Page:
Simulated inductor circuit: One way of implementing the simulated L is the use of active component and capacitors. The simulated L is realized from the basic Generalized Impedance Converter (GIC) (Franco, 2007) consisting of two operational amplifiers and five impedances. By properly choosing the components of the impedances, GIC is used to realize the inductor. One such circuit is the Antoniou’s circuit as shown in Fig. 2. The impedance of the circuit is given by:


which represents an inductor and whose value is given by L = CR2.

Fig. 1: Block diagram of class D audio power amplifier

Fig. 2: Antoniou’s simulated Inductor circuit for replacing the passive inductor

The expression is obtained with the basic assumptions of operational amplifier. This simulated L is used for the implementation of the LC filter at the last stage of the Class D amplifier.

The complete circuit of the Class D audio amplifier along with simulated inductor and shifter circuit for phase change are shown in Fig. 3. The circuit for shifting the phase is shown in Fig. 4.


Design of the complete circuit of class d audio power amplifier using simulated l: Experimental set up of class D audio amplifier with simulated inductor circuit design is follows:

Triangular wave: For f0 = 4 kHz and V0(PP) = 4 V, R1 = 330 Ω, R2 = 330 kΩ, R3 = 1 kΩ and C1 = 1 μF.

Low pass filter:

For f0 = 100 kHz and C = 1 μF, L = 2.53 H.

Simulated inductor: L = CR2 where R1 = R2 = R3 = R5 = R and C4 = C.

For L = 2.53 H and C = 1 μF, R = 1.592 kΩ.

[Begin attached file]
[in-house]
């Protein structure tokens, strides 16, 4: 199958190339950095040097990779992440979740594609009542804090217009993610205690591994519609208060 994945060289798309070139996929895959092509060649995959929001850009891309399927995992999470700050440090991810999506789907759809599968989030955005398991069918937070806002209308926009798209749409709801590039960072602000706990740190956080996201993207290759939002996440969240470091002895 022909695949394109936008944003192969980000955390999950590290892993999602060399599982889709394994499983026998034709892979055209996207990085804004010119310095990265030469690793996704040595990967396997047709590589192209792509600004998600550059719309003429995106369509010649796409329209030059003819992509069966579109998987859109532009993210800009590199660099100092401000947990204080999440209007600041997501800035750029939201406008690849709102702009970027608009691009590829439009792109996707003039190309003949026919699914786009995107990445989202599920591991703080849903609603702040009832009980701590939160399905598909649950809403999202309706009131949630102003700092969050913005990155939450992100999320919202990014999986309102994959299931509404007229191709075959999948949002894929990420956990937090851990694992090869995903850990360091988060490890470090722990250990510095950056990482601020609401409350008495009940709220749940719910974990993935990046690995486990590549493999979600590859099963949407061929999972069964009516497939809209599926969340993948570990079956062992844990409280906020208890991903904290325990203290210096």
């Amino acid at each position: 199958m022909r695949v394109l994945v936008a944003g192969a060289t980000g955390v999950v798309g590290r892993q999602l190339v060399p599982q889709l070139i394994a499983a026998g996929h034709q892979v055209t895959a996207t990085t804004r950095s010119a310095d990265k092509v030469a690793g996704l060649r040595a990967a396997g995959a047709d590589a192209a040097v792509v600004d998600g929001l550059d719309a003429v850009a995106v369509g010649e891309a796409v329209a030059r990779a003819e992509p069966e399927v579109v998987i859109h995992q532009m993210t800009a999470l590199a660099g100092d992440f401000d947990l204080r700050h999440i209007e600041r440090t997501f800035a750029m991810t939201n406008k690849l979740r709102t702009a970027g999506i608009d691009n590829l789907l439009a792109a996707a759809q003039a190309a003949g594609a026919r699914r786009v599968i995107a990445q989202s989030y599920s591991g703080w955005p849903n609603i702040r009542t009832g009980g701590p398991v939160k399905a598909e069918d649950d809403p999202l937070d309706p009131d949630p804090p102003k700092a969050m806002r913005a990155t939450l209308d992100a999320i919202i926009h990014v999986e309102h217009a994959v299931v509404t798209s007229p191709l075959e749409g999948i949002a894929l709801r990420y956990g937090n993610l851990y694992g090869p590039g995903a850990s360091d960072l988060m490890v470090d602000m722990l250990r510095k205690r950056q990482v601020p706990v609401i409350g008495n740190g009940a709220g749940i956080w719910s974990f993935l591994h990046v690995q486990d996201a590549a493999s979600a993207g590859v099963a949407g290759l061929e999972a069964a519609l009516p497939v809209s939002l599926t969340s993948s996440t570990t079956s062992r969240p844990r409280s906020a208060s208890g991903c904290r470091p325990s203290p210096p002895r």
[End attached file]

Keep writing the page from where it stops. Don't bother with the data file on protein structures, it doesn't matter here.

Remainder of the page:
Phase shifter: Phase shift θ = 90°.

R1 = R2 = R3 = 10 kΩ, R = 159 kΩ and C = 0.01 μF.

The experimental set up is given in Fig. 5.

A sine wave of input 1 V, 500 Hz is given as one input to the comparator which is to be amplified, while the other is the triangular wave of 4 V, 4 kHz as revealed in Fig. 6. The output obtained is the Pulse Width Modulated wave which produces a train of pulses as shown in Fig. 7.

Fig. 3(a-b): Class D audio amplifier using simulated inductor circuit

Fig. 4: Phase shifter circuit for shifting the output from low pass filter

This is given to a MOSFET switching stage via a driver circuit whose output is an amplified PWM wave. The amplified PWM wave is given to a LC low pass filter stage where the low frequency components are allowed to pass through and the high frequency components are restricted (Messghati et al., 2011). In the LC filter, L is substituted by the simulated L before given to the audio load, loud speaker. The simulated L is designed for the inductor value of 100 H with C = 25.33 nF. The output is an amplified version of the input along with some phase shift as displayed in Fig. 8. The shift in phase is compensated by a proper phase shifter and the phase shifted output is shown in Fig. 9.

The use of simulated inductor has the following advantages:

Eliminates the use of heavy size and more number of turns of inductor
Avoids EMI problem (Himmelstoss and Edelmoser, 1999)
Removes heat dissipation which is caused by the insulation resistance of the wire of the inductor
Makes the fabrication of inductor using simulated L compatible with today’s IC technology.

Fig. 5(a-b): Experimental set up of class D audio amplifier with simulated inductor circuit

Fig. 6: Triangular wave input for the comparator

Fig. 7: PWM output at the output of the comparator

Fig. 8:
Output of class D audio power amplifier without phase shifter

Fig. 9:
Output of class D audio amplifier with phase shifter

The advantages of a Class D amplifier are: Reduction in power loss and increased efficiency (Jeong et al., 1995; Chang et al., 2000)


The filter less class D amplifier mostly introduces some sort of distortion in the output. So; filters are used at the output stage of class D audio power amplifier. The major shortcoming of using class D audio power amplifier lies in the design of low pass filter used at last stage. It can be avoided by using simulated L which has the main advantage of reduction in the size of inductor and its associated problems. This in turn lessens by and large the size of the amplifier. The power expenditure is minimized and cost is also trimmed down. The simulated L and the class D amplifier are designed and the results are presented.